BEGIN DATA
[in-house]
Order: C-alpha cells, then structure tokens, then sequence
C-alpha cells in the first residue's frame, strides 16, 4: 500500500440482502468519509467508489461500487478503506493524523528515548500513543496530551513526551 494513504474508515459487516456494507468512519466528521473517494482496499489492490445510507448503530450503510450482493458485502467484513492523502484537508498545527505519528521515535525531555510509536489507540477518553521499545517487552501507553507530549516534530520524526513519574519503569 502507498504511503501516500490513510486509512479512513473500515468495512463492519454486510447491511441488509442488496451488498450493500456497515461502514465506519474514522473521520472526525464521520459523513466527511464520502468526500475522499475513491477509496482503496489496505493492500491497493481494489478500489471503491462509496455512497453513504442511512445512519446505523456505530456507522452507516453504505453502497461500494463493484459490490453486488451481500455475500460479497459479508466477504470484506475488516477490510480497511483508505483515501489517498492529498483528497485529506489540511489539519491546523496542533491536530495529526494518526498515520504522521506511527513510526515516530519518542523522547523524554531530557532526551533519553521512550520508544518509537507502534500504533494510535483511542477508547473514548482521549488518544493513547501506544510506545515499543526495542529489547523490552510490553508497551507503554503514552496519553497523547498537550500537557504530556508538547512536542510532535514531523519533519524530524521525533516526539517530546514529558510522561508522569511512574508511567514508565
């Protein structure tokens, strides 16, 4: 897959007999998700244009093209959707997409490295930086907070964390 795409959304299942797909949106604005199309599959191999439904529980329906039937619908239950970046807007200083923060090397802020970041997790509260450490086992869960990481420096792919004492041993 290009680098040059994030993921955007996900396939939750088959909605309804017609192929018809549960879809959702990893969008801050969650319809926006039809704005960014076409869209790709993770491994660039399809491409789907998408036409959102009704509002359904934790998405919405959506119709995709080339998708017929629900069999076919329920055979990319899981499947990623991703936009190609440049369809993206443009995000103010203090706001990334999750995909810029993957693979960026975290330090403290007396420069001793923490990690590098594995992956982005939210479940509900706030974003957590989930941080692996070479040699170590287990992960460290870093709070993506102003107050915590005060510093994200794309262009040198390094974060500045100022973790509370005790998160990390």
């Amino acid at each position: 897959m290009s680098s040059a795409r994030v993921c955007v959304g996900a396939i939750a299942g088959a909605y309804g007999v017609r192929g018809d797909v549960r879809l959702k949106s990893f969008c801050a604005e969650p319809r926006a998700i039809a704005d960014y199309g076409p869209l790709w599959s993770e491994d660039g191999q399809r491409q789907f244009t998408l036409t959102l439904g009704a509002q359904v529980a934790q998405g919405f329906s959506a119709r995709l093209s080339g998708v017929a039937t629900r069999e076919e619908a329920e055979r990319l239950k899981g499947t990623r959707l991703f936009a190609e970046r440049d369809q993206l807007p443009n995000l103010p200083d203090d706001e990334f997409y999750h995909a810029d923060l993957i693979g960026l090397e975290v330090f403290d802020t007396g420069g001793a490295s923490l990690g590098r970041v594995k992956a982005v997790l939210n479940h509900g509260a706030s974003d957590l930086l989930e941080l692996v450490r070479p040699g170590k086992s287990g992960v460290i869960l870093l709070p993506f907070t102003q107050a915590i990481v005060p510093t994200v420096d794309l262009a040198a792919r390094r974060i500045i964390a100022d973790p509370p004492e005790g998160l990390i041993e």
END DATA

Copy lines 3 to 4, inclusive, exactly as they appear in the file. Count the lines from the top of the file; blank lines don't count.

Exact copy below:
C-alpha cells in the first residue's frame, strides 16, 4: 500500500440482502468519509467508489461500487478503506493524523528515548500513543496530551513526551 494513504474508515459487516456494507468512519466528521473517494482496499489492490445510507448503530450503510450482493458485502467484513492523502484537508498545527505519528521515535525531555510509536489507540477518553521499545517487552501507553507530549516534530520524526513519574519503569 502507498504511503501516500490513510486509512479512513473500515468495512463492519454486510447491511441488509442488496451488498450493500456497515461502514465506519474514522473521520472526525464521520459523513466527511464520502468526500475522499475513491477509496482503496489496505493492500491497493481494489478500489471503491462509496455512497453513504442511512445512519446505523456505530456507522452507516453504505453502497461500494463493484459490490453486488451481500455475500460479497459479508466477504470484506475488516477490510480497511483508505483515501489517498492529498483528497485529506489540511489539519491546523496542533491536530495529526494518526498515520504522521506511527513510526515516530519518542523522547523524554531530557532526551533519553521512550520508544518509537507502534500504533494510535483511542477508547473514548482521549488518544493513547501506544510506545515499543526495542529489547523490552510490553508497551507503554503514552496519553497523547498537550500537557504530556508538547512536542510532535514531523519533519524530524521525533516526539517530546514529558510522561508522569511512574508511567514508565
């Protein structure tokens, strides 16, 4: 897959007999998700244009093209959707997409490295930086907070964390 795409959304299942797909949106604005199309599959191999439904529980329906039937619908239950970046807007200083923060090397802020970041997790509260450490086992869960990481420096792919004492041993 290009680098040059994030993921955007996900396939939750088959909605309804017609192929018809549960879809959702990893969008801050969650319809926006039809704005960014076409869209790709993770491994660039399809491409789907998408036409959102009704509002359904934790998405919405959506119709995709080339998708017929629900069999076919329920055979990319899981499947990623991703936009190609440049369809993206443009995000103010203090706001990334999750995909810029993957693979960026975290330090403290007396420069001793923490990690590098594995992956982005939210479940509900706030974003957590989930941080692996070479040699170590287990992960460290870093709070993506102003107050915590005060510093994200794309262009040198390094974060500045100022973790509370005790998160990390």